Claude VincentBiological Terrain Assessment was developed by hydrologist Claude Vincent, who worked for the French government from about 1920 to 1950. His job was to find water and purify it so all the villages, towns, and cities in France had the best water possible. In the course of doing so, he found that there were different kinds of water and that the quality of water corresponded to certain kinds of illnesses.

The statistical work was difficult, as the authorities were rather tight-fisted with the data. Still, doing what he could, he found very high rates of cancer where the water was polluted and calcium-rich. The healthiest people, he found, lived where the water was very pure and contained few mineral salts. That included the water near his home in the village of Riom in central France: the Volvic spring system. In fact, it was the purest water he analyzed. Eventually, he placed a plaque there which was engraved with the first surah of the Koran: And we created all living things from water.

Vincent ultimately found that the technique he had developed for water testing could also be used to test an individual’s biological terrain, or the cumulative area between individual cells in the human body. Focused mainly on measuring protons, electrons, and minerals, BTA detects whether the condition of the terrain lends itself to health or illness.

For Pasteur was mistaken in his belief that microbes alone are the cause of disease. Rather, as his associate Claude Bernard taught, the environment that the microbe winds up in determines just what that microbe can do. The microbe can’t cause harm if the environment is inhospitable to it.

soil with plant shootsA good way to understand this is by the analogy of a garden. You’ll have a tough time growing nutritious vegetables if you just scatter seeds, rake them into the soil, and wait. The chemistry of that soil makes all the difference. Most vegetables and fruits grow best when the soil has a near-neutral pH (6.7 to 7.3 on the pH scale), though they can tolerate slightly acidic soil. A few plants actually prefer acidic soil, though (from 7 down to 3.5 pH), such as radishes, sweet potatoes, blueberries, currants, and cranberries.

When the soil is too acidic, problems arise with a process called cation exchange. (Cations are positively charged atoms or groups of atoms.) Cation exchange is how plants extract nutrients from the soil. When soil is acidic, nitrogen uptake in particular gets blocked. Nitrogen, of course, is a crucial nutrient for plant life. The soil may contain a lot of it, but if conditions are acidic, the nitrogen remains chemically locked up. The plants can’t obtain it.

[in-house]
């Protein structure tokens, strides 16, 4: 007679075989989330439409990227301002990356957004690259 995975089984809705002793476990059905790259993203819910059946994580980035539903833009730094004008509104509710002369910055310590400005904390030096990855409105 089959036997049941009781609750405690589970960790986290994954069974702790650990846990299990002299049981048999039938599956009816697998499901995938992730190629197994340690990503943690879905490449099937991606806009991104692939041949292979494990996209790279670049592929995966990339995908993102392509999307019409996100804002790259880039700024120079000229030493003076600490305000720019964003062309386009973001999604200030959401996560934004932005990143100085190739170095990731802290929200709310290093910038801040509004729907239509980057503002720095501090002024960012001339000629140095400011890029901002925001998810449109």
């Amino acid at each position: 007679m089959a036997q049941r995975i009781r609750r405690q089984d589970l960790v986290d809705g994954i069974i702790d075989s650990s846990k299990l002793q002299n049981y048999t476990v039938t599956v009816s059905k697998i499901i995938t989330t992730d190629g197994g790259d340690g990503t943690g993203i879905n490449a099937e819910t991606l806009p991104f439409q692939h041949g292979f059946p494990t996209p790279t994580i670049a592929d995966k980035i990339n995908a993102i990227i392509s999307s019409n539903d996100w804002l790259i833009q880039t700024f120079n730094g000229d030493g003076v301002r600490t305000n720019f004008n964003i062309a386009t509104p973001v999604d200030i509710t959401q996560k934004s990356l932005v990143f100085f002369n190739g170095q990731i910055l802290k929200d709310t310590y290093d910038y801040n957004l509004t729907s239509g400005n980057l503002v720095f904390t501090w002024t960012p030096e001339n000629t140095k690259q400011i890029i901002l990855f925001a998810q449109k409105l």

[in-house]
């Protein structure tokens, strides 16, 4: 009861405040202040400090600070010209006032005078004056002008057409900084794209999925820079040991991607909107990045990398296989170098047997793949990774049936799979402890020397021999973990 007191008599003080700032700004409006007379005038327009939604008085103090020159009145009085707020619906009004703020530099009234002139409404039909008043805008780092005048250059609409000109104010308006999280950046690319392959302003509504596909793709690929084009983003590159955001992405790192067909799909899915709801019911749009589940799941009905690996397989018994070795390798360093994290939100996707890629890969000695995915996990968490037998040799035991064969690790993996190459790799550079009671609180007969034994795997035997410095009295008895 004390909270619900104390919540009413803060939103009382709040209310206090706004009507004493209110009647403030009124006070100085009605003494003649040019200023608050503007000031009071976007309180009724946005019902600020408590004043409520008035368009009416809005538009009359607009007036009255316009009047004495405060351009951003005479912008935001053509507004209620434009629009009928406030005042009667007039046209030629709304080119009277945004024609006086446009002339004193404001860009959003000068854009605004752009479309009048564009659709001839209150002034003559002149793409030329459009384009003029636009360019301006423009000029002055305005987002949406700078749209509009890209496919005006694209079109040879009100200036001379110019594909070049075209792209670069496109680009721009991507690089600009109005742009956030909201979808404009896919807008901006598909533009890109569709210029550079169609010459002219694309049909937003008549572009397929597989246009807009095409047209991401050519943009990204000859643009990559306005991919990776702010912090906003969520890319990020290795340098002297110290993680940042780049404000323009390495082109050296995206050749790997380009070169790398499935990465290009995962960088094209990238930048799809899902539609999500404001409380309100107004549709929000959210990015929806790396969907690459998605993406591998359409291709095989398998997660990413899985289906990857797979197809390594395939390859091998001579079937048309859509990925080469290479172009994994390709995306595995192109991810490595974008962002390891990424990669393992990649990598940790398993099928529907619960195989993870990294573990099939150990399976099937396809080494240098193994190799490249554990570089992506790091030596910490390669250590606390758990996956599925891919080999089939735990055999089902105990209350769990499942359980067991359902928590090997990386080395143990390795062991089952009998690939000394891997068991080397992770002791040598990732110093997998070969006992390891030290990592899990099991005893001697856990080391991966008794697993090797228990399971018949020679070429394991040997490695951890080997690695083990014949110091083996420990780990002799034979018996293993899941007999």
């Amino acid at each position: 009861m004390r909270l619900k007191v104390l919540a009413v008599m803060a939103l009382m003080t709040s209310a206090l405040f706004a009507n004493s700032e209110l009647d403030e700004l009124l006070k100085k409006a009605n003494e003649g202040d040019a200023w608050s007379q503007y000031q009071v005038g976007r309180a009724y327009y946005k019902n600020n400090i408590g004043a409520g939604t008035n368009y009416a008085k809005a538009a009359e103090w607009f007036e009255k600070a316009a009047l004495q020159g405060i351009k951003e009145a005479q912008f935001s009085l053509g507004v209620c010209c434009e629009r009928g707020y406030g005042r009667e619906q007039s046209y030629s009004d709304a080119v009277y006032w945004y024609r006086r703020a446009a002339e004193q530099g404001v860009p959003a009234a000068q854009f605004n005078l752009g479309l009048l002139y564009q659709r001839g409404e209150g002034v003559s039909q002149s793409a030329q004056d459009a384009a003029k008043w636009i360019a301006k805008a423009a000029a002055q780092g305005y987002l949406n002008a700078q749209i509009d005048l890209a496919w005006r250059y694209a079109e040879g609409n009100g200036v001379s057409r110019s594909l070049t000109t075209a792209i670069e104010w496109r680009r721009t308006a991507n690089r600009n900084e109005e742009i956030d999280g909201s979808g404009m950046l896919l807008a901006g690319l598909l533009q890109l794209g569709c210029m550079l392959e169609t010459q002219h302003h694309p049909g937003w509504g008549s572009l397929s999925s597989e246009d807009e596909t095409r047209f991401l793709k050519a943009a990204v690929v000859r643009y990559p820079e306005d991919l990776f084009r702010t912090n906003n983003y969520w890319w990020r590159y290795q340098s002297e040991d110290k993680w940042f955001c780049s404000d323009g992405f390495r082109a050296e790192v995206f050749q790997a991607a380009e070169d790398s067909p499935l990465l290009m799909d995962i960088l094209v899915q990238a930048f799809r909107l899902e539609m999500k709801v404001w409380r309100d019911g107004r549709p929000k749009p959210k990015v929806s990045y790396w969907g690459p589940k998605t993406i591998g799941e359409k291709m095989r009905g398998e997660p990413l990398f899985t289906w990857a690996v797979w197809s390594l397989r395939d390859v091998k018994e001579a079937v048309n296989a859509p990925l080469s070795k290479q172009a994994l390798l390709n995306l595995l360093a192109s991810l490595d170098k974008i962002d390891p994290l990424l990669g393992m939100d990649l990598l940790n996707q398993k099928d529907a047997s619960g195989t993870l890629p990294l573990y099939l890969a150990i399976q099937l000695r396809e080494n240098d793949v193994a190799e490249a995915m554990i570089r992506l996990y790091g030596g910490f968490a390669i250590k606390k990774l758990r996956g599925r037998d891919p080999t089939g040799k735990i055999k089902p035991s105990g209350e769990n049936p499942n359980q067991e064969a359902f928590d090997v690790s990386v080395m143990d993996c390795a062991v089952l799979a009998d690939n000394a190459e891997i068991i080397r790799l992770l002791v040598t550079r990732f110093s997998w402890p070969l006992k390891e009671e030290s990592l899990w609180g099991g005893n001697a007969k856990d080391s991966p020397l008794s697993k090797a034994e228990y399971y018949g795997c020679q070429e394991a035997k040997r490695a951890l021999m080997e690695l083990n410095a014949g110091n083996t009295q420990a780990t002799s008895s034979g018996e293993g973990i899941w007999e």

This is why a nursery will provide phosphorous fertilizers to growers who buy plants, particularly trees and shrubs. Mixing that into the soil before placing the root ball helps unlock the existing nitrogen so the saplings get a healthy start.

Just as the condition of the soil dictates whether a particular plant will languish or thrive, so, too, the biological terrain.

Another way to understand the role of your body’s internal environment is to think of each of your cells as a goldfish swimming about in an aquarium. Not only do they live in water but the food provided, as well as the waste they generate. If the water is not regularly cleaned – if the proper environment is not maintained – the fish’s immune system weakens and the fish soon dies.

The cells in our body become toxic in a similar way. They, too, “swim” in the water that ever so slightly separates them. For water is plentiful in the human body. About 50 to 60% of a human’s body is made up of water. In infants, it’s about 75%. The brain and heart are each about 73% water, and the lungs are 83%.

If we don’t keep this internal environment clean, toxins of all kinds will ultimately make us sick. The life-quality of each cell depends on the purity of the biological terrain, which is far more important than genetics.

geneRecently, scientists at Calico Life Sciences collaborated with colleagues from Ancestry.com to establish whether genetic makeup affects longevity in any meaningful way. They crunched data from millions of people and “found that genes have a lower impact on how long a person can expect to live than scientists had previously believed.” Their findings were just published in the journal GENETICS.